Kids react to divorce differently depending on age

All divorcing parents worry about the impact of their break-up on their children and try to give them the support they need. However, what kids need largely depends on their ages.

Many parents don't realize that babies and toddlers can feel the impact of a divorce even if they're not able to express it. For children this young, structure and routine are essential. As much as possible, you should maintain the stability in their lives. This includes eating meals at their usual times and keeping the same sleep schedules, regardless of with which parent they're living.

Preschool-age kids will understand a bit more, but will likely still be confused. Young children are likely to think that they somehow caused the break-up, or that their parents' feelings towards them have changed, so reassurance is essential. As with babies and toddlers, so is sticking to a routine and easing into necessary changes.

If you have school-age children, it's best if the two of you can talk to them together about the divorce before one parent moves out, without going into more detail than they need. Reassurance that you both will remain active in their lives is essential, as is refraining from blaming or speaking badly of the other parent or encouraging the kids to take sides.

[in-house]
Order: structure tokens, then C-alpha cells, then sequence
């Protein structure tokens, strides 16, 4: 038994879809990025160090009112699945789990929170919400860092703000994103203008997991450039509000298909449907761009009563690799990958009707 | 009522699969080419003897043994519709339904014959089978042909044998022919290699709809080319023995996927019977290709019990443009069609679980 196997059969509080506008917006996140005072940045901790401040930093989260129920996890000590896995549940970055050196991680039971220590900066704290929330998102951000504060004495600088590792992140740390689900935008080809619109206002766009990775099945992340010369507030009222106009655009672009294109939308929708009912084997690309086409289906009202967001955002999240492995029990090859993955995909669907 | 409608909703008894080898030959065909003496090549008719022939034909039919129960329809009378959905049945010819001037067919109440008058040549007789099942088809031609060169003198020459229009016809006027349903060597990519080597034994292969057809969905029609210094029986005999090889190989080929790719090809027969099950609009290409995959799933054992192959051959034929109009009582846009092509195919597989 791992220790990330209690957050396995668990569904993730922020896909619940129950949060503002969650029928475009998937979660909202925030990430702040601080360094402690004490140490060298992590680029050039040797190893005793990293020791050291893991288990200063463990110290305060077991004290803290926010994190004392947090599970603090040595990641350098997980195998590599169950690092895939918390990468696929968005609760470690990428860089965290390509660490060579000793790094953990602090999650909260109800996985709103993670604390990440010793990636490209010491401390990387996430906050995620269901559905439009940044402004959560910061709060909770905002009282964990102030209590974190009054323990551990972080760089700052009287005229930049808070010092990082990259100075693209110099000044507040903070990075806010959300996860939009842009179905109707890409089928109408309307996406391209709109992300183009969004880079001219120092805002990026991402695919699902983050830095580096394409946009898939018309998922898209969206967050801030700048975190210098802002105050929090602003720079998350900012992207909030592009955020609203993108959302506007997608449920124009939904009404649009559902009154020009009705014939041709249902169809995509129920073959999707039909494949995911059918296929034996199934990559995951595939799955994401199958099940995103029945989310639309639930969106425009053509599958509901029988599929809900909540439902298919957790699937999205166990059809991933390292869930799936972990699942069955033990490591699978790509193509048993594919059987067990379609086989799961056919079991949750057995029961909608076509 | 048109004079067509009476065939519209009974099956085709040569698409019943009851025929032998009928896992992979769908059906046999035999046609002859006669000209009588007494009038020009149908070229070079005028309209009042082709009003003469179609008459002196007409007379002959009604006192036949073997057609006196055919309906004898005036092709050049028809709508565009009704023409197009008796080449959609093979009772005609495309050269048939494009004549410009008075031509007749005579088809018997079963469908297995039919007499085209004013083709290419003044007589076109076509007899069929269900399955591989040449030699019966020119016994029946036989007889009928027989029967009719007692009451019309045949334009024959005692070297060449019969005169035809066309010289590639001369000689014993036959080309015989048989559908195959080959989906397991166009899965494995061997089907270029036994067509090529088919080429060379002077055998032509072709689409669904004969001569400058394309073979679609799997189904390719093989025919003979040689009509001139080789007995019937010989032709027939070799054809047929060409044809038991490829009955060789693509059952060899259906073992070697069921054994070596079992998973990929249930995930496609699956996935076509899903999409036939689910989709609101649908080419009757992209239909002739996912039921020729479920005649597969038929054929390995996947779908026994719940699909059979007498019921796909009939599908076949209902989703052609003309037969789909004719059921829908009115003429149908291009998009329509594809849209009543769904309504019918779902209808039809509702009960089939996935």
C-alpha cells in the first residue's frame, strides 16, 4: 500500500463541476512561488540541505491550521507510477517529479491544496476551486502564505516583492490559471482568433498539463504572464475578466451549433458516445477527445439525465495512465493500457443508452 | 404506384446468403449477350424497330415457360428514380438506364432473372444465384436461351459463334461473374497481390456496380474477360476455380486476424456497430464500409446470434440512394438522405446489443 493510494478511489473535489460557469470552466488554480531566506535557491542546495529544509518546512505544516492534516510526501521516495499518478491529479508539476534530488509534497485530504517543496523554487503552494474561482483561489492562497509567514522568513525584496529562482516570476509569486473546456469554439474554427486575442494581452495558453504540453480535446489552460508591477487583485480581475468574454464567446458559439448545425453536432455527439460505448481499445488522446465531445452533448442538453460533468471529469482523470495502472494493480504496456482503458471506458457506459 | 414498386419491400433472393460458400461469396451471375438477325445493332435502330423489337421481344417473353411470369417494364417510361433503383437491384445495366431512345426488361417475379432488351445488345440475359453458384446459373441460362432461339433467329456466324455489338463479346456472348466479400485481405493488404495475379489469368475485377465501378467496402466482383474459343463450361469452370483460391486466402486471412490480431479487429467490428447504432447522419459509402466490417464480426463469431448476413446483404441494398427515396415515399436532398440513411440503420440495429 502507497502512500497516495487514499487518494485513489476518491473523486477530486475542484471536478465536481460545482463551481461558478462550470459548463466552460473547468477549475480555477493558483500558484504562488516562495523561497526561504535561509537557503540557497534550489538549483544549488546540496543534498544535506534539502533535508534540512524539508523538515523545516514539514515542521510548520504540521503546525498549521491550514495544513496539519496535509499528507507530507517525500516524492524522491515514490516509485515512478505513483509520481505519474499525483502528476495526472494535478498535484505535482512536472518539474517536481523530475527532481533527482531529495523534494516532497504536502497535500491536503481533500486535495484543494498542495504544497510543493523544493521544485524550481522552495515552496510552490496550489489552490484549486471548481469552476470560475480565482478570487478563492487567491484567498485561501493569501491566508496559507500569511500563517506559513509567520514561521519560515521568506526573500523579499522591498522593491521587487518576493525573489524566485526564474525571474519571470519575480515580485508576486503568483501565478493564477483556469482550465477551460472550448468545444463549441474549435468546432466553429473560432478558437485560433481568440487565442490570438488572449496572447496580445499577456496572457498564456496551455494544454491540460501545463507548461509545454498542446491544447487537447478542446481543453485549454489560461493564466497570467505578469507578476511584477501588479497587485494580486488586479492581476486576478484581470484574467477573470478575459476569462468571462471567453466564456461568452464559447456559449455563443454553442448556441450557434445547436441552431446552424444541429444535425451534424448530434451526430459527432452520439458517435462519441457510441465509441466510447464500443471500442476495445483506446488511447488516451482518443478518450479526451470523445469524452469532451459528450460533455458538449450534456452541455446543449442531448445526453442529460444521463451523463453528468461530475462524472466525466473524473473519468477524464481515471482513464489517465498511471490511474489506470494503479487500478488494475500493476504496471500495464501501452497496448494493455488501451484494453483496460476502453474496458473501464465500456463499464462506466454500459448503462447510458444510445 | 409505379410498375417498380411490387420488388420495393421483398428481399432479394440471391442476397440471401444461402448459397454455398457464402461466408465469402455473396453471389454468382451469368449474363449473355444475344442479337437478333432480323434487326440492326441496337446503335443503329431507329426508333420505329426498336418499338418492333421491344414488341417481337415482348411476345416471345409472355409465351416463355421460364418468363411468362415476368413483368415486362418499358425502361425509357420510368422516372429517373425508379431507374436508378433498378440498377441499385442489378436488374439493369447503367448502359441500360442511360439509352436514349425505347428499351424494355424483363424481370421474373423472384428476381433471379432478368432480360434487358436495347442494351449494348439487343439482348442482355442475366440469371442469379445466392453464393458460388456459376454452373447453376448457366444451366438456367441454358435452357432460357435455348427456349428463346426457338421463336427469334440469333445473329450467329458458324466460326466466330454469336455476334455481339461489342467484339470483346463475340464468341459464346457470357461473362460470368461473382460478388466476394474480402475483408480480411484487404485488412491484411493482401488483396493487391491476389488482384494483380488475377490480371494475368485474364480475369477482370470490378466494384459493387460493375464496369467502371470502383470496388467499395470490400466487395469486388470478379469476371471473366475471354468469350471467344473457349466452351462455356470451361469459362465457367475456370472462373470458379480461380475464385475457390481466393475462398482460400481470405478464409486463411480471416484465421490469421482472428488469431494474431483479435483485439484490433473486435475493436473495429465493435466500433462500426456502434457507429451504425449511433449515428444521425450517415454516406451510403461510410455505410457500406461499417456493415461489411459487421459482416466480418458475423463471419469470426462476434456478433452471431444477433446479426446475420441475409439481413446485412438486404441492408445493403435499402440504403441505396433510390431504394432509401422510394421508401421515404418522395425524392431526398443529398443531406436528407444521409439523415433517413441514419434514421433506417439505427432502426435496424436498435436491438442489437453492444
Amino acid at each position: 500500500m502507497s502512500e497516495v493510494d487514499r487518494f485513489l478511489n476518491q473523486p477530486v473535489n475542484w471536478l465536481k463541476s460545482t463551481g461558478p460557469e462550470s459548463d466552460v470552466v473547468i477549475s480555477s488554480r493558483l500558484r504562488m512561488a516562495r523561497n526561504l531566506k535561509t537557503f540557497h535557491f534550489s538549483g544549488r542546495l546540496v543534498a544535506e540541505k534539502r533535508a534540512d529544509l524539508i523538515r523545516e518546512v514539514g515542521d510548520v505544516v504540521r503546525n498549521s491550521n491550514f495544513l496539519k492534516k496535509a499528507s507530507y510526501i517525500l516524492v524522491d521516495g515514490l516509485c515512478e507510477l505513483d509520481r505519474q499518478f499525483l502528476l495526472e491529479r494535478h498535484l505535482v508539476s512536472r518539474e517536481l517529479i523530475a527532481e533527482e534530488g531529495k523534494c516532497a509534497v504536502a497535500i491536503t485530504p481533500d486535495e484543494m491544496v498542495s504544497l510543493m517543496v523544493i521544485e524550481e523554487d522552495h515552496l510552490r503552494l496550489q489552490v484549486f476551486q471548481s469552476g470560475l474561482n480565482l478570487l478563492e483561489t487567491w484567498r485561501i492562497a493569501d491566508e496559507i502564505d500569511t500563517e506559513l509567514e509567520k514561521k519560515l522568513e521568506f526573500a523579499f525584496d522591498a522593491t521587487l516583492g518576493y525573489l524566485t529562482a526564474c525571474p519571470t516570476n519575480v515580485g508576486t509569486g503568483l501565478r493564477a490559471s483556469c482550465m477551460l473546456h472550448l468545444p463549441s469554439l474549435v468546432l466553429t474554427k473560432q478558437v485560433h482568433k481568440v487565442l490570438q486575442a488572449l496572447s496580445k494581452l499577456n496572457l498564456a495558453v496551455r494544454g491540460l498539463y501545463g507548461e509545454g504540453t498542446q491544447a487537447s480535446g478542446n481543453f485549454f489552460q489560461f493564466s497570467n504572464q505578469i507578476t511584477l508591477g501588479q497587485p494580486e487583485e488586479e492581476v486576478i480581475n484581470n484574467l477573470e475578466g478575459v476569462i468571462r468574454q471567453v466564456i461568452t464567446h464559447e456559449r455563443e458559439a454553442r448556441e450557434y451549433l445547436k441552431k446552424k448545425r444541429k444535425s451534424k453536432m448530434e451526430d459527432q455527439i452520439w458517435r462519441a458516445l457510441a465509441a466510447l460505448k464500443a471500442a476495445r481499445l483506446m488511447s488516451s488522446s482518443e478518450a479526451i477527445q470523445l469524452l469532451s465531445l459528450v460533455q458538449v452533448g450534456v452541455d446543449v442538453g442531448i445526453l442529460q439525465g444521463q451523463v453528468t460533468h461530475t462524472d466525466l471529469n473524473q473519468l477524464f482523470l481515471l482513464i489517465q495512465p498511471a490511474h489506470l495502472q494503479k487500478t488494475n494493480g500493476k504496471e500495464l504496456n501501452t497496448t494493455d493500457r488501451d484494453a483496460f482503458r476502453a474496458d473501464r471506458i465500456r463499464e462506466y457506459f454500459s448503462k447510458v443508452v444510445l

While younger kids often cling more closely to one or both parents amid a break-up, teens often remove themselves from the situation and spend more time with friends or on their own. This can make it harder for parents to determine just how impacted they are by the break-up. It's not uncommon for teens to act out when their parents divorce, or even to get into trouble. While you may be tempted to go easy on your teens because you know they're going through a rough time, this is when they need discipline and supervision more than ever.

When parents are able to have a healthy co-parenting relationship after divorce, the kids are more likely to grow into adulthood with fewer emotional issues. If you believe that counseling would be helpful either for your child or for the family as a whole, your New York family law attorney can likely recommend therapists or support groups in your area.

Source: CBS News, "Brangelina split raises questions about how divorce affects kids," Mary Brophy Marcus, Sep. 23, 2016

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